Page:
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The Invisible Scissors

Media Freedom and Censorship in Switzerland

Marc Höchli

A watchdog, a genuine fourth estate working in the service of a free and liberal democracy, diverse and discursive: this is what we expect of the media. This is how most of the media present themselves: altruistic, serving the interests of res publica and public opinion and promoting democratic discourse. And this is how most Swiss people see their media.
Yet, does the shining image correspond to reality? Or are the much-praised journalistic Elysium of Switzerland and the diversity and quality of the Swiss media tarnished? And to what extent is freedom of the media guaranteed?
This research into the mass media of Switzerland highlights the current threats to the freedom of the media and identifies the scissors of censorship. It scrutinizes the power of advertising, the battle for market share, the infiltration of PR agencies into editorial offices, the quality of journalistic training, self-censorship and infotainment as the supreme credo. The findings show that freedom of the media in Switzerland is severely jeopardised.


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11 Print Media 172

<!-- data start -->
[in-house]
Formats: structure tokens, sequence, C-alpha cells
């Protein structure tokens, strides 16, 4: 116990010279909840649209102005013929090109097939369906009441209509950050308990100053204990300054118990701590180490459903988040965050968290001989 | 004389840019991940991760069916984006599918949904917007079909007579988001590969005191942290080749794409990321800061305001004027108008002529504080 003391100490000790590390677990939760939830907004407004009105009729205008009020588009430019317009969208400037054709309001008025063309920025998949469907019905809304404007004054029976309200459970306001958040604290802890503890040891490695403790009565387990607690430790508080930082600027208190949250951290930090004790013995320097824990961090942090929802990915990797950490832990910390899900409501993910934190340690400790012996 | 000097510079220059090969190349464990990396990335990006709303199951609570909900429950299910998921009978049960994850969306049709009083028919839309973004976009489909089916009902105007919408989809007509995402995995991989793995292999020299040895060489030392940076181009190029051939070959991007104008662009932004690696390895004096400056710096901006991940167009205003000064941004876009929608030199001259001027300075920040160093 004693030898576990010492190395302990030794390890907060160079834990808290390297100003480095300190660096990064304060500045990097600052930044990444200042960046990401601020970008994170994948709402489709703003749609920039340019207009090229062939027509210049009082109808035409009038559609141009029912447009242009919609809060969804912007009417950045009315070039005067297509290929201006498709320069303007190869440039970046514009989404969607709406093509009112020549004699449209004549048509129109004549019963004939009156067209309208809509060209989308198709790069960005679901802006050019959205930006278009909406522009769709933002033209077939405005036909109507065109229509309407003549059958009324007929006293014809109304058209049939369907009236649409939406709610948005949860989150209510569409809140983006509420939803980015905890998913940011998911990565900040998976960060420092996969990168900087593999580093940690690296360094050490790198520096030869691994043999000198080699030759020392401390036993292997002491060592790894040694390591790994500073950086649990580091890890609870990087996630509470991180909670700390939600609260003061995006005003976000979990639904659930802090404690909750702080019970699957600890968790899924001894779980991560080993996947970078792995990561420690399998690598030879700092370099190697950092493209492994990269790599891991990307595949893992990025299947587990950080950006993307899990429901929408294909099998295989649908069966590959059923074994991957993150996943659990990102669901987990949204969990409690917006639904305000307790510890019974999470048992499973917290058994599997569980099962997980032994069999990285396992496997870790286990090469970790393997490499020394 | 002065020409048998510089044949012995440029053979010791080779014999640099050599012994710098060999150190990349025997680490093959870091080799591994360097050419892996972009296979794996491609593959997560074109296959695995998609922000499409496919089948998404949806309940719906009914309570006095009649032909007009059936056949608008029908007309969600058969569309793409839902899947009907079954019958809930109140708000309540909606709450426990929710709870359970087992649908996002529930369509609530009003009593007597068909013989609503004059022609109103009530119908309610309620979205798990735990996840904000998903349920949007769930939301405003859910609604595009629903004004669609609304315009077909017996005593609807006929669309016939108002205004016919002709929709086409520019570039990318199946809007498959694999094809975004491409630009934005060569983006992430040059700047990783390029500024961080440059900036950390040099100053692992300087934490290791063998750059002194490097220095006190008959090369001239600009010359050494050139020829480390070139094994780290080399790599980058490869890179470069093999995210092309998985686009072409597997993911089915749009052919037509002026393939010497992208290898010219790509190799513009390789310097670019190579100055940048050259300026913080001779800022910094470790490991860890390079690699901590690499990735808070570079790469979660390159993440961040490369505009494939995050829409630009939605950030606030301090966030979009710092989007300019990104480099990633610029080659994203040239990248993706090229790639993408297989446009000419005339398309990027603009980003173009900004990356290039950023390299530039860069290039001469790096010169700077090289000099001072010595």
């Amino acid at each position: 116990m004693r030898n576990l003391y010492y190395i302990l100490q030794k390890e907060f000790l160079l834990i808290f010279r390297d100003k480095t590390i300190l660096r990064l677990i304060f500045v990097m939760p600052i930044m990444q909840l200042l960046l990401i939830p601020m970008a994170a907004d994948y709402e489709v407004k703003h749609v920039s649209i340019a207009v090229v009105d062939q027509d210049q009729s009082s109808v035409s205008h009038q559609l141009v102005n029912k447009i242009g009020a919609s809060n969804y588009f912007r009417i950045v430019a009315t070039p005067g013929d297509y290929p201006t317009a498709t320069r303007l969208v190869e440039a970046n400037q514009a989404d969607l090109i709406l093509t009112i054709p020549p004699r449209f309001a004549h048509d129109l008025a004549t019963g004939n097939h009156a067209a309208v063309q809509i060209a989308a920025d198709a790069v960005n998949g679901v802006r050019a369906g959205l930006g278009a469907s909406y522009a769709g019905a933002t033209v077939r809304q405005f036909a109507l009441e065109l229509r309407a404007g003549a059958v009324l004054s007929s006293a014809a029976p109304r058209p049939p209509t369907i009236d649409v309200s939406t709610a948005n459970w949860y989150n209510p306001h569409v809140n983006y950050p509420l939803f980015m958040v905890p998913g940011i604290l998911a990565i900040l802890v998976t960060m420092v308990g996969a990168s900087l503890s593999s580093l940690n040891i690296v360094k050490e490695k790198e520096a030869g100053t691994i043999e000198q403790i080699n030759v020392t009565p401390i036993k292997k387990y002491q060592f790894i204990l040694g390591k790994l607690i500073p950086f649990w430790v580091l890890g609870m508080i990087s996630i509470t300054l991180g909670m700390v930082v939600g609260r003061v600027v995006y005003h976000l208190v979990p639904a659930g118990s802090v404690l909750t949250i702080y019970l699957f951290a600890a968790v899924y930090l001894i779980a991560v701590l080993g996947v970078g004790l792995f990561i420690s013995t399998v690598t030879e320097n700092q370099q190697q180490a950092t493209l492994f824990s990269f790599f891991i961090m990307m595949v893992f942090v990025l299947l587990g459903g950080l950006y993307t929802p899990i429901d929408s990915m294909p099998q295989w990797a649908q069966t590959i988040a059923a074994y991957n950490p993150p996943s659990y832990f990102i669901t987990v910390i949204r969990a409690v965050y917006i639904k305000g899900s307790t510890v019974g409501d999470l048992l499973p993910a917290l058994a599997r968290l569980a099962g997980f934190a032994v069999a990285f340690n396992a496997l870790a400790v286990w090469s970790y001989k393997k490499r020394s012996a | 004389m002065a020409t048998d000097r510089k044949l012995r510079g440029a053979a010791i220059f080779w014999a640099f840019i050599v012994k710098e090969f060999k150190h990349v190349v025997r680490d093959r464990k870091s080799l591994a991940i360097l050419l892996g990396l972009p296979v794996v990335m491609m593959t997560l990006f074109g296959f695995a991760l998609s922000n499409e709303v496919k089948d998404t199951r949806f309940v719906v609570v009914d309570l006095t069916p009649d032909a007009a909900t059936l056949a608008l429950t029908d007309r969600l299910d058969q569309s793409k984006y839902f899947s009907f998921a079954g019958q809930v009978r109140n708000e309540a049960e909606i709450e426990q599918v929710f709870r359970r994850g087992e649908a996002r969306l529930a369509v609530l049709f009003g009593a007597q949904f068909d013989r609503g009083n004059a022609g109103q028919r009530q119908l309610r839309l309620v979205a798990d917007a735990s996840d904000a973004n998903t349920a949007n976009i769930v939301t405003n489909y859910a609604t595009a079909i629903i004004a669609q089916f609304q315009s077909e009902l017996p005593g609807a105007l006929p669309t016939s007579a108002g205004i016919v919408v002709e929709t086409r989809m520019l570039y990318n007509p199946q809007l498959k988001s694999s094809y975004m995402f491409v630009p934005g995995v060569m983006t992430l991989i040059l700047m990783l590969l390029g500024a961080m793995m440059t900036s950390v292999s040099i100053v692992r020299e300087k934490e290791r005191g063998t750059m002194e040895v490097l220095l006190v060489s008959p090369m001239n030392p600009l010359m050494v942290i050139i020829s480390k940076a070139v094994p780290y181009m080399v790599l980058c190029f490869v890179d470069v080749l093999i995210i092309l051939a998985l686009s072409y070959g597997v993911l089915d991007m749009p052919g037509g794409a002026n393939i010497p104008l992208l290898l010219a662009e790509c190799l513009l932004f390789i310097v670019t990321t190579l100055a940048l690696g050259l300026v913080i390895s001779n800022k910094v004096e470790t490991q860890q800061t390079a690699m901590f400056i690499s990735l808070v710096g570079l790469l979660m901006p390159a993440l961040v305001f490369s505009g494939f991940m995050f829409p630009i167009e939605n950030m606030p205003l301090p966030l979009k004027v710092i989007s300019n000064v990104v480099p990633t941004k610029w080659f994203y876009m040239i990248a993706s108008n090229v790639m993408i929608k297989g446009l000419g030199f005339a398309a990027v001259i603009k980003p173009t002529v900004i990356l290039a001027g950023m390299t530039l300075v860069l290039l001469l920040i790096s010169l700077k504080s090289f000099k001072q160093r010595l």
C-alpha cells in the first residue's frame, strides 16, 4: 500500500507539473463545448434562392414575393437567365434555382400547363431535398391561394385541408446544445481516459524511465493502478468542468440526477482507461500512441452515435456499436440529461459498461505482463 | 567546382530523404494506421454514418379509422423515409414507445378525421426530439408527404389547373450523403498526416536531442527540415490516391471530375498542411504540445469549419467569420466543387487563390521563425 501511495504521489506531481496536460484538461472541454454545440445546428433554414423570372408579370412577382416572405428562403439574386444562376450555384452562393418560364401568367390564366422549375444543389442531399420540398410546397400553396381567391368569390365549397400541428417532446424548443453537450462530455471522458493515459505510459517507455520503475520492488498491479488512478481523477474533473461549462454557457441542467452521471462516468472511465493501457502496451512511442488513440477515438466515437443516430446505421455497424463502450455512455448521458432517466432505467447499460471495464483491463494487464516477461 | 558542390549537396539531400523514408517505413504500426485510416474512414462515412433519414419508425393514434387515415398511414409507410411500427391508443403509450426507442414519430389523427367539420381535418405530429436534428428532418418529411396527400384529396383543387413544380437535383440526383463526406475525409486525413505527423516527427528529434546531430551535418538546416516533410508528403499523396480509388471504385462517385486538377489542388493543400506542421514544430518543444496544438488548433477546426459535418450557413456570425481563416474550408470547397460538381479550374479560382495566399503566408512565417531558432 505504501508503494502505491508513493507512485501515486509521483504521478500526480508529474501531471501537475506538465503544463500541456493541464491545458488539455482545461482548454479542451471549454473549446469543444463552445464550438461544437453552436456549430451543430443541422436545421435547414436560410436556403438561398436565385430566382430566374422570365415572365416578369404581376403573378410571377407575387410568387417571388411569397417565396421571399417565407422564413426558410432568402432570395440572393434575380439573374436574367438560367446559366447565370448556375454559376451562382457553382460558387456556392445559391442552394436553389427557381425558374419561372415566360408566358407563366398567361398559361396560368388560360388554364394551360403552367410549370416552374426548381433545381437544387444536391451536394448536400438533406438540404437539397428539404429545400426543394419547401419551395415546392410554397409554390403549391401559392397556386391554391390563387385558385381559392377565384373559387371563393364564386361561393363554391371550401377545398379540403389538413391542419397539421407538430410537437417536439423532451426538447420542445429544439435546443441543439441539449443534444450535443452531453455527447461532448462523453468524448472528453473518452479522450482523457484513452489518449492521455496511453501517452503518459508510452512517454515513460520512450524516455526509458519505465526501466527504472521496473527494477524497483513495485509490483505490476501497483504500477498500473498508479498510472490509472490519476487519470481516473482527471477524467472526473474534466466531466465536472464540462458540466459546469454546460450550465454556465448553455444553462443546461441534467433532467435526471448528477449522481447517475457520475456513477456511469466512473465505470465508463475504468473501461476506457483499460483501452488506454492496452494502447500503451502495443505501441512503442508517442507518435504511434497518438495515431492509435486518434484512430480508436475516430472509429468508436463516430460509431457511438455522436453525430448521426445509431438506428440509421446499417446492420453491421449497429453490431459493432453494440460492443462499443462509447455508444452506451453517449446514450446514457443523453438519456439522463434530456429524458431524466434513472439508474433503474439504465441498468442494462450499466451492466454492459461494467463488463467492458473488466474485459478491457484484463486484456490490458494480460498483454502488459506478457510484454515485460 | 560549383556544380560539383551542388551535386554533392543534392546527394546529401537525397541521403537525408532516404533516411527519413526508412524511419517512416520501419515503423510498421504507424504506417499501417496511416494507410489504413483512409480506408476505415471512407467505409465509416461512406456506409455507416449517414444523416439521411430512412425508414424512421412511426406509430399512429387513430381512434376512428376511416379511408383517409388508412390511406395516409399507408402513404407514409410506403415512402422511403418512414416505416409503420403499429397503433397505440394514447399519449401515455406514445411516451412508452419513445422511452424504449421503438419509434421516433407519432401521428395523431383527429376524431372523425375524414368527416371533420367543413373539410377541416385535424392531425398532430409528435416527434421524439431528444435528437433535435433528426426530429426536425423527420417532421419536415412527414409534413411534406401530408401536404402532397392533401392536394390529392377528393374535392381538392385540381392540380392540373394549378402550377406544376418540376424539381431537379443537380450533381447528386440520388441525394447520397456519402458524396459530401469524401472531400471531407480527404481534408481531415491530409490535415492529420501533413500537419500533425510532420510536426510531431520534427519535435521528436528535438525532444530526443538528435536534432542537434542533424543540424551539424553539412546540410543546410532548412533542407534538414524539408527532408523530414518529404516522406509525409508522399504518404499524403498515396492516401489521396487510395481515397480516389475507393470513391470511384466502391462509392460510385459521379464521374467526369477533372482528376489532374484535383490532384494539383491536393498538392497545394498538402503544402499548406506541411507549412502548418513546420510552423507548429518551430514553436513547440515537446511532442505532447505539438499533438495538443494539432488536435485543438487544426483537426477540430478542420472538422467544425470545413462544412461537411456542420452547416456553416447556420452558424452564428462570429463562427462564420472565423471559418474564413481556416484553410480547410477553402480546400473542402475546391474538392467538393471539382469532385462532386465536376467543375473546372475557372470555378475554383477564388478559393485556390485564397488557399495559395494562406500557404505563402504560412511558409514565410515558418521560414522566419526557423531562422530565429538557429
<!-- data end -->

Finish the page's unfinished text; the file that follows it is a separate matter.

172 11 Print Media 11.1 A nation of newspaper readers Switzerland is a nation of newspaper readers. Nowhere else in Europe is there such a high density of newspapers – almost three times higher than in Great Britain and four times as high as in Ger- many (Meier 2001, p.3ff.). In Switzerland, when people talk about “media products”, they usually mean newspapers. The newspaper is the interested Swiss citizen’s daily bread. In a 2004 survey by the Research Institute gfs (2004/2005) , 58 percent of respondents said they kept themselves up to date on current events by reading a daily newspaper. The second-most frequent source of information was the Swiss television station SRG, with a user level of 53 percent. SRG radio programmes served as a source of information for 16 percent. In most cases (unlike in Great Britain, for example262) the daily newspaper is a locally or regionally oriented publication. Apart from the freesheet 20 Minuten distributed in the conurbations of Zurich, Bern and Basel, there are in fact only three newspapers in German- speaking Switzerland with a supra-regional or even international readership, namely: the tabloid Blick published by the leading Swiss publishers Ringier, the Tages-Anzeiger published by Tamedia AG, and the Neue Zürcher Zeitung published by the NZZ Group. Even if the editors of the Neue Zürcher Zeitung refer to their paper – in an attempt at self-irony – as an “international rag”, it is actually one of the best international newspapers in circulation263. It is no coincidence that all...

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